Good on you for letting go of the guilt. Maybe I will give it a try as well. Though I already feel guilty for wanting to. 😛

    • Good point about dogs not worrying about being good enough. When Honey and I hit a training standstill, she only worries about how to get the liver treat. :)

      Yeah, feminist theory is a bit heavy for 6:30 a.m. but you’re right that I don’t find self-castigation in many of the male bloggers I read. To be fair, however, I think their bigger problem is feeling intense pressure to be a “provider.” Lucky for them, our society is set up to help them succeed in that area so many don’t have to feel like a failure (until the economy tanks).

      So try, try, try to get rid of the guilt. Tell yourself it’s your duty to improve the lot of women everywhere.

  2. OMG – this is so me too! I feel guilty that I want to eat meat (I’m a vegetarian)! I feel guilty that my dogs wait at home for me while I train other people’s dogs, etc. Thanks for such an inspirational blog – this has truly motivated me!

  3. I totally relate. Especially where Sadie is concerned. Guilty. Guilty. Guilty. No more. Thanks for a lovely post.

    • And of course, we’ll both fall off the wagon when we forget. That’s why we need to Look to the Dog for wisdom.

  4. Guilty of feeling guilty too! And yes, it is a woman thing! It comes with the role of caretaker– did I feed them the right food, buy the right clothes, oh no, the colours ran in the wash, must find a black shirt for the school play… that sort of thing. And I absolutely feel guilty about what my dog eats and his lack of exercise. In fact, after writing two separate posts about it, the Spouse said, “Stop with the guilt already!”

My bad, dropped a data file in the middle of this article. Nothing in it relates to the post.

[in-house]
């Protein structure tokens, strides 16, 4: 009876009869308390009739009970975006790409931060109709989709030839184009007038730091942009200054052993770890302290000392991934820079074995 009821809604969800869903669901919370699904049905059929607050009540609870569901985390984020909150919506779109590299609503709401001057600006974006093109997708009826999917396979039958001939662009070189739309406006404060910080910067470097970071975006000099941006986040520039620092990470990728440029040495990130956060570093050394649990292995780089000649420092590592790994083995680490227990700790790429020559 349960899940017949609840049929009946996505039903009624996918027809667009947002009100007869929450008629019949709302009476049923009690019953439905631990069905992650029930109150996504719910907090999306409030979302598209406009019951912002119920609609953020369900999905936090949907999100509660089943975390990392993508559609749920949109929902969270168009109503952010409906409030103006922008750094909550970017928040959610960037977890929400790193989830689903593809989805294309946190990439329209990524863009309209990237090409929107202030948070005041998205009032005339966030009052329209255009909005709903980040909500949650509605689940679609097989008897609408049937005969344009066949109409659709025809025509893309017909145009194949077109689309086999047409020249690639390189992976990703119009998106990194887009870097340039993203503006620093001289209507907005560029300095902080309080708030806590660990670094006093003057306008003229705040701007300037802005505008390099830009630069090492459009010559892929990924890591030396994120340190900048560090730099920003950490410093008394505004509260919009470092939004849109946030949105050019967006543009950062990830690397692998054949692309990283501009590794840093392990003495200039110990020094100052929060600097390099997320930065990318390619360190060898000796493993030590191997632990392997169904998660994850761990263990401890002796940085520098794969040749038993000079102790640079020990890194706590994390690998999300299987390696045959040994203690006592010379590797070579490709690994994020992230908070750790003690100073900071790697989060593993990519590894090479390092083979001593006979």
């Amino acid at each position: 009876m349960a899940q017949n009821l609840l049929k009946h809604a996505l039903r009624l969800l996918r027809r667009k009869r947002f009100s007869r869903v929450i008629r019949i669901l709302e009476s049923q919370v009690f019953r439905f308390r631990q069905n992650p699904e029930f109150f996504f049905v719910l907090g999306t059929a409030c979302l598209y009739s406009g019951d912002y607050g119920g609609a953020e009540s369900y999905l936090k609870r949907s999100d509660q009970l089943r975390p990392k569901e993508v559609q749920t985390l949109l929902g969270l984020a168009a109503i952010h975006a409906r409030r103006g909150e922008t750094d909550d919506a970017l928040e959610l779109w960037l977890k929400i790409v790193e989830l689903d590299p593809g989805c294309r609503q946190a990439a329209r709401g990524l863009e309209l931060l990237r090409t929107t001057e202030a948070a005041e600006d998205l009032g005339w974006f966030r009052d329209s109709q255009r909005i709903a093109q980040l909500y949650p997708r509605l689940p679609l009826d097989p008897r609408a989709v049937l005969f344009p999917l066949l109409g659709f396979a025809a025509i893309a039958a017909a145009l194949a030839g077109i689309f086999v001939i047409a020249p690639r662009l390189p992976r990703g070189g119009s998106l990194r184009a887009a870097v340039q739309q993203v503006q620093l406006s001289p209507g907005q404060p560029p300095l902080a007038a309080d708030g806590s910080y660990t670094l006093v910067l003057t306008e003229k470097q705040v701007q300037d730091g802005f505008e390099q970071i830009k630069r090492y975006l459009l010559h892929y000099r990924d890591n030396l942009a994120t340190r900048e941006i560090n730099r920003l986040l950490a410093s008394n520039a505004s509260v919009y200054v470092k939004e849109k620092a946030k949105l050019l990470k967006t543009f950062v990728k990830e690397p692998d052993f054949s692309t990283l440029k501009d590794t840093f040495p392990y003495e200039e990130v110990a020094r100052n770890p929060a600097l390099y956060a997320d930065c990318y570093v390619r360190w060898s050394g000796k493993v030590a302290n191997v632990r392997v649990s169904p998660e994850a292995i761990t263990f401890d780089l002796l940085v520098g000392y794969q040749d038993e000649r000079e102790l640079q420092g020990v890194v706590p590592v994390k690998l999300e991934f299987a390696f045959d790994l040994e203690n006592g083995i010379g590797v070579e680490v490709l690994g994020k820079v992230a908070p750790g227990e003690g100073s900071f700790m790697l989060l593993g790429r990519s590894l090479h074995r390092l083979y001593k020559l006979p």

I do, however, think dogs experience guilt too; the difference is they don’t live there. When Our Best Friend poops in the neighbour’s yard, and I yell and stick him in his bed for two hours, you can see he knows he did wrong and is covered in shame. But the minute I let him out, the guilt falls off his back the way he sheds his winter coat in spring. He never goes back. And he’ll poop in the neighbour’s yard again without any guilt if I don’t catch him at it. We find it much more difficult to let go of our guilt, especially if we repeat the “offense” a second (or third!) time. I applaud your effort to live in the moment, and to try not to carry guilt in your heart, especially for things that, in the long run, won’t matter. Just don’t go knocking over any liquor stores; no matter how you feel about it, the judge will still pronounce you “guilty!” :)

    • Boy, it’s a good thing I decided to reply to my comments this morning. I was just thinking about robbing a liquor store. :)

  5. today, i feel guilty that i haven’t been reading or commenting on any blog for a couple of days. i feel guilty that i’ll probably be too tired to do it today too. i feel guilty that i’m not awake enough to do more than cook the dog vegies and maybe vacuum the house.

    if it really does have something to do with being a WOMAN, do you think it’ll get better with menopause? i live in hope. meantime, A CHEER!!! for pamela who’s letting go!

    p.s. did you forget to mention hubbies don’t have much guilt either?